1. Abraham Lincoln
Lincoln was President from March 4, 1861 to April 15, 1865. He is known for leading the country through the Civil War and for his work toward ending slavery in the country.
2. Ulysses S. Grant
Ulysses Grant was the 18th President of the U.S. from March 4, 1869 to March 3, 1877. He was a respected Army General during the Civil War, but was criticized for tolerating corruption among his friends and colleagues in the White House.
3. Rutherford B. Hayes
Rutherford Birchard Hayes succeeded Grant as the 19th President from 1877 to 1881. During his one term, he ended the Reconstruction Period and retreated military forces from the South.
4. James A. Garfield
James Abram Garfield became President after Rutherford Hayes, taking over the office in 1881. He was assassinated on September 19, 1881, making his total term in office just six months and 15 days.
5. Chester A. Arthur
Chester Alan Arthur replaced James Garfield after he died. During his term as President until 1885, he passed the Pendleton Civil Service Reform Act that played a key role in removing corruption in high political offices and making it mandatory for people to pass tests before entering these offices. The passing of a civil service reform act was one of the major goals of James Garfield as well.
6. Benjamin Harrison
Benjamin Harrison was the 23rd President and was sworn into office in 1888 after defeating Democrat Grover Cleveland. He was responsible for increasing tariffs on imports to fund the government and encourage protectionism among Americans. He was defeated by Grover Cleveland in the next Presidential election in 1893.
7. William McKinley
William McKinley defeated Grover Cleveland in 1897 and became the 25th President. He was elected for a second term in 1900, but was assassinated a year later. He is known for beginning United States’ era of imperialism by starting the Spanish-American War. He supported tariffs on countries trading with the U.S. as well.
8. Theodore Roosevelt
Theodore Roosevelt was vice-president to McKinley, and he became president after McKinley’s death in 1901. Roosevelt remained in office until 1909. He is known for building the Panama Canal, brokering peace between the Japanese and Russian empires, and promoting the ‘Square Deal’ ideology.
9. William Howard Taft
Taft became President in 1909, and during his term until 1913 he expanded the civil service, fixed the Postal Service, and started the tradition where the President pitches the first ball of baseball season.
10. Warren G. Harding
Warren G. Harding was sworn in as president in 1921, and he played a major role in bring the U.S. back to normal after World War I. He supported a limited government and regulation of the economy and lowered taxes.
11. Calvin Coolidge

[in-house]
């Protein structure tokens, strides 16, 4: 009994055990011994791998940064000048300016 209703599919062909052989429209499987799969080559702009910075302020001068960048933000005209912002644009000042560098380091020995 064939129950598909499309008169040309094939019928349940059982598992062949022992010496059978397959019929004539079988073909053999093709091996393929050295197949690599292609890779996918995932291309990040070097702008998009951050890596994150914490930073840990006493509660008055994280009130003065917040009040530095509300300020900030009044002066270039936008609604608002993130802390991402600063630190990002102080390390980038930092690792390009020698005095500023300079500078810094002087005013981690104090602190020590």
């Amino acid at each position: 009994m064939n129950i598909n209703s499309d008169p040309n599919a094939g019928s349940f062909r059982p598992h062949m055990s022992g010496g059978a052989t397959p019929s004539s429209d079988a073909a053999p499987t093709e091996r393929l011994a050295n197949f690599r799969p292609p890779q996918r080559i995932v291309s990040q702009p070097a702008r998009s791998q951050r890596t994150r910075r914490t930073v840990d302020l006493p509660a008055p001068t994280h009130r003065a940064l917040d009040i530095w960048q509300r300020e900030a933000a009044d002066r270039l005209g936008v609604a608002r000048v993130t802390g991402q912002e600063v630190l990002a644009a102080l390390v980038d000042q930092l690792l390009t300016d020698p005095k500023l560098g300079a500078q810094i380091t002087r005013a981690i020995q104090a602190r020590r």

Calvin Coolidge was the 30th President of the U.S. from 1923 to 1929. His belief in federalism was criticized by many, especially when he refused federal subsidies for farmers after the Mississippi flood of 1927, stating that such problems should be solved by the state and local government.
12. Herbert Hoover
Hoover was elected as President in 1929 after a landslide victory over Al Smith. Unlike Coolidge, he believed that federal government needed to take action, especially during the Great Depression, which had just begun sometime after taking over office. He increased taxes and looked to created jobs through government programs, one of them being the construction of a dam that later became the Hoover Dam. He was criticized for his mistakes in dealing with the Great Depression, support for prohibition of alcohol, and lack of charisma.
13. Dwight D. Eisenhower
Eisenhower was already a popular figure across the world for his role in World War II as an Allied Commander, and he was elected the 34th President in 1953. He played a major role in ending the Korean War, creating NASA, and intimidating the Soviet Union in a policy now known as brinkmanship.
14. Richard Nixon
Richard Nixon was President from 1969 to 1974, and he was very successful in foreign relations, especially with the Soviet Union and China. However, he was criticized for secretly bombing Vietnam and Cambodia while promising to withdraw troops and ending the Vietnam War. He became the only President to resign from office following the infamous Watergate scandal.
15. Gerald Ford
Ford became president after Nixon’s resignation in 1974 and remained in office until his close loss to Jimmy Carter in 1977. He was considered a good president but he lost popularity after pardoning Nixon in 1974.
16. Ronald Reagan
Reagan was elected into the Presidential office in 1981, and during his Presidency he lowered taxes by 25 percent and focused on supply-side economics. He lowered inflation from 14 percent to 4 percent, and towards the end of his second term he helped peacefully end the Cold War.
17. George H. W. Bush
George Herbert Walker Bush was the 41st President from 1989 to 1993. He is known for signing important laws like the Americans with Disabilities Act, but was criticized for starting the Gulf War, invading Panama, and triggering a recession.
18. George W. Bush
The 43rd President of the U.S., George Walker Bush was the son of former president George H. W. Bush. He signed large tax cuts and the No Child Left Behind Act for education reform. He was, however, criticized for attacking Afghanistan in 2002 and later Iraq on charges of hidden WMDs. He also signed the Patriot Act that was seen as an attack of the American citizens’ freedoms.
- The Republican Party Platform
- Famous Republicans
- Democratic Views on Welfare
- Republican Views on the Federal Budget
- History of the Republican Party
- The Birth Of The Republican Party
- Republican Party Beliefs
- Republican Views on Global Warming
- Republican Views on Civil Rights
- Republican Views on the Electoral College